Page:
Beard’s research asks how intimate political identification across lines of race is generated and what political visions it makes possible. Turning to James Baldwin, she examines how Baldwin deploys kinship language and a concept she calls “boundness” to tie people together into an anti-racist political community. She then traces how “boundness” functions in contemporary social justice organizing, looking at Southerners on New Ground, a multiracial feminist LGBTQ organization in the U.S. South. Throughout the project, Beard examines how intimacy can provoke a unique kind of identification, one that carefully attends to differences in power while staking an enduring investment in each other’s liberation.
Kathryn Miller, Political Science. Violence on the Periphery: Migration and Gendered Violence Against Women in the US Context
Miller explored the gap between the numbers of immigrant women who face intimate partner violence and those being afforded state assistance. Miller used innovative methodology including an analysis of legal processes, relevant policies and administration, and court cases, but also interviewed employees at NGOs that serve immigrant women. Miller examined how policy fails to respond effectively to immigrant women facing intimate partner violence and, worse, how it fosters conditions under which such violence thrives, raising the disturbing notion that the state can do harm in this situation.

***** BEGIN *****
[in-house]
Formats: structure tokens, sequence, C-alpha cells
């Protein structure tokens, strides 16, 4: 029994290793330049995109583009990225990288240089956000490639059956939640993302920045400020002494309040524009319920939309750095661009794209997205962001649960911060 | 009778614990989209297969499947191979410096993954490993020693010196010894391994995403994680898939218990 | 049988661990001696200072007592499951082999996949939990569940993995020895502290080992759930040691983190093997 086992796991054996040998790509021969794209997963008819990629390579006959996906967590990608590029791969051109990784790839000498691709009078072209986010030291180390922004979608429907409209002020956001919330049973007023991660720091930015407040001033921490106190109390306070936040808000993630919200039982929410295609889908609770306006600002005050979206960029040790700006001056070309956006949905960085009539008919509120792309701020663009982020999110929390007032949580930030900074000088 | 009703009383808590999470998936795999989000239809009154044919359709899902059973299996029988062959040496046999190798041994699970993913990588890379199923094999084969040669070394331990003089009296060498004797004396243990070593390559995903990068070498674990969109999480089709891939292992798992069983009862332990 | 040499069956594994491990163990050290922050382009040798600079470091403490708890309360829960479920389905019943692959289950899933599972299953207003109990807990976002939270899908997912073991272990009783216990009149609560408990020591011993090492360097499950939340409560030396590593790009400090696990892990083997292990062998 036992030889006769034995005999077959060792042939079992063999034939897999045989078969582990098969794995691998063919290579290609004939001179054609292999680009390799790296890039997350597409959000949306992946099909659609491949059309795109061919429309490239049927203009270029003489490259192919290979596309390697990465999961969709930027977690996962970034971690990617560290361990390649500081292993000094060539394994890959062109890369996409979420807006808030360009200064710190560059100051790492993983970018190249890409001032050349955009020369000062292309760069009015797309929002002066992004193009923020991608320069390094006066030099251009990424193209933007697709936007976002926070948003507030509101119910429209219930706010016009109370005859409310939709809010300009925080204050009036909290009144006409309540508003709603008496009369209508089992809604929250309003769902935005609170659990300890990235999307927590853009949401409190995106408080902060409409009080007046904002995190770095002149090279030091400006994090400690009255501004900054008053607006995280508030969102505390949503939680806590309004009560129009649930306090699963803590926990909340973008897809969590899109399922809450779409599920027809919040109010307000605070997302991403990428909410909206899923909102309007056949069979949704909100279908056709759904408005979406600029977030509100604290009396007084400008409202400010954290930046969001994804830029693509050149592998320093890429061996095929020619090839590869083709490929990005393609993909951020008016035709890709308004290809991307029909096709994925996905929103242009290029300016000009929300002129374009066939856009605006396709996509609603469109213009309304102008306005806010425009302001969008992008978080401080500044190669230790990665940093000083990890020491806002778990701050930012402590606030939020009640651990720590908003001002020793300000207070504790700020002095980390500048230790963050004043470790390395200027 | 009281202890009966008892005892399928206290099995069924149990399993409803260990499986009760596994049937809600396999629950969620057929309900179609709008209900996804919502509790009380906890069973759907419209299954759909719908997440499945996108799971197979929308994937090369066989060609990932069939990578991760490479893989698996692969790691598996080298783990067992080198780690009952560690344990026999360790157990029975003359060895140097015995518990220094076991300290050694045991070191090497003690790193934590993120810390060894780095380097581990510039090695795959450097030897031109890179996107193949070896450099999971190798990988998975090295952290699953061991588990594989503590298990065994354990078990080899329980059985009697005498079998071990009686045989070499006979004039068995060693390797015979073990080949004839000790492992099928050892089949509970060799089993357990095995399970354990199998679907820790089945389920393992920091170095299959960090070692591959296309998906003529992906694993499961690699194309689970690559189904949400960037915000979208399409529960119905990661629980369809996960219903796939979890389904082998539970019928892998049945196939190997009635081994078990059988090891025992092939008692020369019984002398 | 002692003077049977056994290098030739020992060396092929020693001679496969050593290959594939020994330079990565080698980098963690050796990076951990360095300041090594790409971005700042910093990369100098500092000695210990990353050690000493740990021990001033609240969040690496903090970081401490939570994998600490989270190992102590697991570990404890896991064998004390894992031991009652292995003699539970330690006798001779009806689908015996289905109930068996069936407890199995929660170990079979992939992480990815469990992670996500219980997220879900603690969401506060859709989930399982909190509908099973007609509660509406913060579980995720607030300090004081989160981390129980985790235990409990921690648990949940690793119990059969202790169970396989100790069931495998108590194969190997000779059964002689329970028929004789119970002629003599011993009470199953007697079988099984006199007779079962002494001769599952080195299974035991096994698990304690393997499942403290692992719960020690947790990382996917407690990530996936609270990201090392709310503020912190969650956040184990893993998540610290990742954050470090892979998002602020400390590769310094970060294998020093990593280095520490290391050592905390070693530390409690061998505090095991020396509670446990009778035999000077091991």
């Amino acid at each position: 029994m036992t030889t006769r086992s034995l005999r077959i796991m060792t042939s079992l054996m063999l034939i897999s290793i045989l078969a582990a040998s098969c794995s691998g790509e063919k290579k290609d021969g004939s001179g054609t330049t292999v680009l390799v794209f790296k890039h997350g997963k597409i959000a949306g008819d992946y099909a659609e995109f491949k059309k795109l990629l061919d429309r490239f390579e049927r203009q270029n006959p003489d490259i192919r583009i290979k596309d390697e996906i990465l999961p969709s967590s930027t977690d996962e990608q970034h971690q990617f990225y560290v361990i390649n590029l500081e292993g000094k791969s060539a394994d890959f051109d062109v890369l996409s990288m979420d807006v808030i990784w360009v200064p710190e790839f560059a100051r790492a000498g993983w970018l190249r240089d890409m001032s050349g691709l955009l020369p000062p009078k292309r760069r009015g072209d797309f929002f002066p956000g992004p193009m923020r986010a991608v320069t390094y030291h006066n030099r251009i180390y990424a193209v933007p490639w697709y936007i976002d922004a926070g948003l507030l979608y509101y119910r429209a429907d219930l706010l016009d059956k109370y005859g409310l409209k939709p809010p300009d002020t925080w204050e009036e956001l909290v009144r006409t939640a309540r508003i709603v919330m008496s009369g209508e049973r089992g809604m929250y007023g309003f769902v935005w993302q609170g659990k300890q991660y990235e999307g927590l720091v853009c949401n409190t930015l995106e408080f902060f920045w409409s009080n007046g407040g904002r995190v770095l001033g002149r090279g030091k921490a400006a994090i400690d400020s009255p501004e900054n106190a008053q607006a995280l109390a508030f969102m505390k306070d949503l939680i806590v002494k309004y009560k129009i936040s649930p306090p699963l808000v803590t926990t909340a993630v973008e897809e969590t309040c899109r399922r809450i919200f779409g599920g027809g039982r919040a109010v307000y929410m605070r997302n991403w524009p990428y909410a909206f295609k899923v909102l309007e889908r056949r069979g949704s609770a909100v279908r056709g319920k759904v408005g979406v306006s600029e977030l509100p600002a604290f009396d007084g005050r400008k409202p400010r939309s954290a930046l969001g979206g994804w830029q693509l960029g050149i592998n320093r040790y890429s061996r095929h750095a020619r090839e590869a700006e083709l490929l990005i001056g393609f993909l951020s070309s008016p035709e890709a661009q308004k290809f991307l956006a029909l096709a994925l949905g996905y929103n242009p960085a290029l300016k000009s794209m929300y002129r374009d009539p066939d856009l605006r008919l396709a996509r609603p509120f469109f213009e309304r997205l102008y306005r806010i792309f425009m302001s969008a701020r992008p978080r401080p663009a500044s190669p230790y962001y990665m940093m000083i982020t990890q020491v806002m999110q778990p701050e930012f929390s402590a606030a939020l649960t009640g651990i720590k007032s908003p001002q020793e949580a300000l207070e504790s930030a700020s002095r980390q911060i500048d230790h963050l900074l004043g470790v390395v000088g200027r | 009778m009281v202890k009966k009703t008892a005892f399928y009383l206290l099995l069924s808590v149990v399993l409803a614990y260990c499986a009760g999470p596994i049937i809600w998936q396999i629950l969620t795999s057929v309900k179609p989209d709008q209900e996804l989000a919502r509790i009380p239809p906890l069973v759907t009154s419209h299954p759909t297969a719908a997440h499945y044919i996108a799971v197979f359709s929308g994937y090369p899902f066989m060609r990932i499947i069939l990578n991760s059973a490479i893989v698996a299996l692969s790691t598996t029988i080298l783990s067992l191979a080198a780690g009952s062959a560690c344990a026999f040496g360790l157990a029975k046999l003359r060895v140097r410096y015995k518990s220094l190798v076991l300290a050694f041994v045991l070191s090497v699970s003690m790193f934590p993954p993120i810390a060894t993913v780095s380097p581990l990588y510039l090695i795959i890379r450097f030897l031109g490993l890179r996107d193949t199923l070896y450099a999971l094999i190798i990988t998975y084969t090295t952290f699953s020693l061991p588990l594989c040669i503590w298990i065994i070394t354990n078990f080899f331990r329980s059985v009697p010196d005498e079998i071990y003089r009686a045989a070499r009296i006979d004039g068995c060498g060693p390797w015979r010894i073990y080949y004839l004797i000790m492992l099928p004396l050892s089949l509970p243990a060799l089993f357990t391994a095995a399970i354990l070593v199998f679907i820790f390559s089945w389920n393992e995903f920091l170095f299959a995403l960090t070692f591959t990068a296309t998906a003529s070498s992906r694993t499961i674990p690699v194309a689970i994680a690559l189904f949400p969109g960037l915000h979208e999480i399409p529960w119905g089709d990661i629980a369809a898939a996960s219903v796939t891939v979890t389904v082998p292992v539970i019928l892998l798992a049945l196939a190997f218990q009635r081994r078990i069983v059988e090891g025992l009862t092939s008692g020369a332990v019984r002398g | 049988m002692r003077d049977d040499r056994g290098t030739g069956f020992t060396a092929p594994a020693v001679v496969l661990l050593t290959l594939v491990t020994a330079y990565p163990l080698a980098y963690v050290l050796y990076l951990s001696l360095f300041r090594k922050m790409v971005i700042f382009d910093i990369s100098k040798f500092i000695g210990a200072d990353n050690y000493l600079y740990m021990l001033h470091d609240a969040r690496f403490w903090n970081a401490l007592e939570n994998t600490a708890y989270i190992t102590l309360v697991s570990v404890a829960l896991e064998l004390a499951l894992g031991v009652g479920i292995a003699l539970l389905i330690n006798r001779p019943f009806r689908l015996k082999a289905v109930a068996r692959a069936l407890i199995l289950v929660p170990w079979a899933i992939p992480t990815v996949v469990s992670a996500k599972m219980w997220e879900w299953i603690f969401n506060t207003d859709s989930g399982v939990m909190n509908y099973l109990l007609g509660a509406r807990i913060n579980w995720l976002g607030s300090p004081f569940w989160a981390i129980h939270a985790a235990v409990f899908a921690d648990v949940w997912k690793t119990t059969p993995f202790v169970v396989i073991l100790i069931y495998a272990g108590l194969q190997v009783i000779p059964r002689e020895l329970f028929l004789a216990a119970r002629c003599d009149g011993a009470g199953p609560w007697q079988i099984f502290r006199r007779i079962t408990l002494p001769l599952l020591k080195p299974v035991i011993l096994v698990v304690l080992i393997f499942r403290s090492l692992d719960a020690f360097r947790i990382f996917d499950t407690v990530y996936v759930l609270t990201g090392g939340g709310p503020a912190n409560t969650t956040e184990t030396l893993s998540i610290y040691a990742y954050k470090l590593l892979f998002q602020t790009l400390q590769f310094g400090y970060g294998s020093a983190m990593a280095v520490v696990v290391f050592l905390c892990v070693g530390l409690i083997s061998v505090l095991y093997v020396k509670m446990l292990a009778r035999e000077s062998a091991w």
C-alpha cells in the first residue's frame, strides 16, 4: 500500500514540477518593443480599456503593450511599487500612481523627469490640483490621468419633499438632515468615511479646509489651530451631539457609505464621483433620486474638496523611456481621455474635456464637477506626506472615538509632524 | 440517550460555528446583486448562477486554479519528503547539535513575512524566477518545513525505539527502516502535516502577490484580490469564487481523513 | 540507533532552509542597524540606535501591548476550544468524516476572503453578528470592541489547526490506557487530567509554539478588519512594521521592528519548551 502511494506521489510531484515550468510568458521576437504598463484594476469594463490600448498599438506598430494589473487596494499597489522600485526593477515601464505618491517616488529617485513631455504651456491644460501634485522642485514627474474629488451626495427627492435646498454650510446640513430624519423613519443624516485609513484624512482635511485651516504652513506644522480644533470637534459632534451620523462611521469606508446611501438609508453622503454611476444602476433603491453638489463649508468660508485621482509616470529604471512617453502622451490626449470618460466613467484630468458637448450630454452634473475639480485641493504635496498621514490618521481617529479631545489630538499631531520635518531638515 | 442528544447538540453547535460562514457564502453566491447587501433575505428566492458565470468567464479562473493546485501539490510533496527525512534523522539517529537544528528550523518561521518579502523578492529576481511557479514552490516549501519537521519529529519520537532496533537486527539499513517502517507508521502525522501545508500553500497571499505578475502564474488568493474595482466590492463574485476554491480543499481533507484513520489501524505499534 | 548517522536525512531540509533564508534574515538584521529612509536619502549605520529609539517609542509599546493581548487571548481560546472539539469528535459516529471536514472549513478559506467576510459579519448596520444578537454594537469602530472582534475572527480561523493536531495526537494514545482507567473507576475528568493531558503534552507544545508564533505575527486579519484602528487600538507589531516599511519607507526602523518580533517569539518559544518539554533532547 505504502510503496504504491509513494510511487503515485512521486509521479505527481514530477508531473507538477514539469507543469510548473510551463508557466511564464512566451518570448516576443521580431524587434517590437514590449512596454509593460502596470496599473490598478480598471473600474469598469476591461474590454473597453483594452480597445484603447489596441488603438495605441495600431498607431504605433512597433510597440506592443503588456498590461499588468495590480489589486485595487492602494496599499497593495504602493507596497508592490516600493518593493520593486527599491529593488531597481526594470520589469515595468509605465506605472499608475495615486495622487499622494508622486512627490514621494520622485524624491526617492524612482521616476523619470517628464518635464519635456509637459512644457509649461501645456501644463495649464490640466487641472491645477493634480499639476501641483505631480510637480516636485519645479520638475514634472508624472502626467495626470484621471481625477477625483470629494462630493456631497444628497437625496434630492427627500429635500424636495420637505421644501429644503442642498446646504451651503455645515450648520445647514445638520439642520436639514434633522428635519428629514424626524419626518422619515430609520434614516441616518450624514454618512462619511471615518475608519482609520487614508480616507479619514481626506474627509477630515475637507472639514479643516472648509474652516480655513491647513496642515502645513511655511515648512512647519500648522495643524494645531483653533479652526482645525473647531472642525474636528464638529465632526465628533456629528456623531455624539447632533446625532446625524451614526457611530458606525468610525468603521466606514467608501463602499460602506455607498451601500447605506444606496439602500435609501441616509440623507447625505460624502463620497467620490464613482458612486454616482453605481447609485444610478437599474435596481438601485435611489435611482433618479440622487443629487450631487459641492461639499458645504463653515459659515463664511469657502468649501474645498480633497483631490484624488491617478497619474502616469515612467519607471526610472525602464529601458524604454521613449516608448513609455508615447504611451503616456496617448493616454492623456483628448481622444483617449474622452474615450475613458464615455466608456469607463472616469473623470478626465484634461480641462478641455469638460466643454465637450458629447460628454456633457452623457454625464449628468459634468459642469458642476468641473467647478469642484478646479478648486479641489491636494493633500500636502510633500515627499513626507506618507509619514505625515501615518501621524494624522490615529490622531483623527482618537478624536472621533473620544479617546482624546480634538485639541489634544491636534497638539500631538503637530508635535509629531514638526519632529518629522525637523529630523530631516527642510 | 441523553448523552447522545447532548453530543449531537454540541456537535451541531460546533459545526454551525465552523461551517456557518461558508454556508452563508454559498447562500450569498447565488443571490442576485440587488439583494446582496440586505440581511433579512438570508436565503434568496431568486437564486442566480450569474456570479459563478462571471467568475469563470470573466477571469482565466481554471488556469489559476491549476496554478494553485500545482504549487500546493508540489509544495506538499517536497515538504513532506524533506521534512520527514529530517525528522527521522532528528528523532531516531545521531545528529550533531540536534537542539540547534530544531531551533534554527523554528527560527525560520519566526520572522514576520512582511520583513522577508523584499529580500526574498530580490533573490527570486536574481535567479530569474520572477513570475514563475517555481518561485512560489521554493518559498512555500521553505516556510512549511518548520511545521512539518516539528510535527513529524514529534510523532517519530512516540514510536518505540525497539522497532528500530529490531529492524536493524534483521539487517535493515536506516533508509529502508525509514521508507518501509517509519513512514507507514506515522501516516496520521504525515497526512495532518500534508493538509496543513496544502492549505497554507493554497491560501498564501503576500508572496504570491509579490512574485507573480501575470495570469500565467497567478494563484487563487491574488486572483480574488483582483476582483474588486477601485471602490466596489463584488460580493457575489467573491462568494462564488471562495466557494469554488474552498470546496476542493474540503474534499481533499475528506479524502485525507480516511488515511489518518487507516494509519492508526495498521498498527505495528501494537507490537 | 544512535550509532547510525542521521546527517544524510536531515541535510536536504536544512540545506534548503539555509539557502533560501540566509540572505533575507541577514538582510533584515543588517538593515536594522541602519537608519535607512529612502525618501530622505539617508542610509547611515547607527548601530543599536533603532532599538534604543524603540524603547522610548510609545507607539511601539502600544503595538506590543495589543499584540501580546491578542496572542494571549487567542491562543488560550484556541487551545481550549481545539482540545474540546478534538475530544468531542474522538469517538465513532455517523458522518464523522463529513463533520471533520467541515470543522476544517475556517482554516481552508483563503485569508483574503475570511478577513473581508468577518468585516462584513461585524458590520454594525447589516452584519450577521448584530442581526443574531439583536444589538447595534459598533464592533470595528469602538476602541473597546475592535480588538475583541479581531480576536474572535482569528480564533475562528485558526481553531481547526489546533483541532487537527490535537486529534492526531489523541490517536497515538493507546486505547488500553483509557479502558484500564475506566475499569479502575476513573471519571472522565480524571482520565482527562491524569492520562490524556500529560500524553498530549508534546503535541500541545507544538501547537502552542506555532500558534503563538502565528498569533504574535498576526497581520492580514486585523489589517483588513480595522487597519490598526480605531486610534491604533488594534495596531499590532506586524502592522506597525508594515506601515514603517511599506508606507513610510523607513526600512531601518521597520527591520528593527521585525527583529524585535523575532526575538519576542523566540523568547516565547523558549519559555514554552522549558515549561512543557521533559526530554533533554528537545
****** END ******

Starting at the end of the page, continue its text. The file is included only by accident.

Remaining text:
Alan Reynolds, Philosophy. Liberalism, Pluralism and Property
Reynolds challenged the dominant assumption in political philosophy that reasonable people will agree about matters of basic justice, arguing that reasonable people in fact deeply disagree about matters of basic justice and that consensus is often an impossible ideal. Reynolds analyzed the nature of our current disagreements about property rights, economic liberty, and the distribution of wealth, first as this disagreement appears in the literature of political philosophy, and second as it appears in actual practices of online political deliberation.
Greg Liggett, Political Science
Liggett’s dissertation, “Protecting the Digital Commons: Public Justification in the Face of Incommensurability,” focuses on the threat of the erasure of the digital public domain in the age of the Internet.
Jeremy Strickler, Political Science
Strickler’s dissertation, “War and the President’s Domestic Program: The Modern Presidency and New Deal Policy-Making in Wartime,” examines how war affects a president’s ability to mobilize support for his domestic program and how existing domestic policies are impacted during wartime.
Brent Commerer, Political Science
Brent Commerer’s dissertation is titled “The Appearance of Democracy: The Politics of Election Redistricting Reform in the U.S.”
Ryan Wishart, Sociology
During his fellowship, Ryan worked his dissertation, “Metabolism, Mountains, and Miners: A Dialectical Investigation into Appalachia as an Internal Periphery,” and gave a presentation in a Wayne Morse Food for Thought event.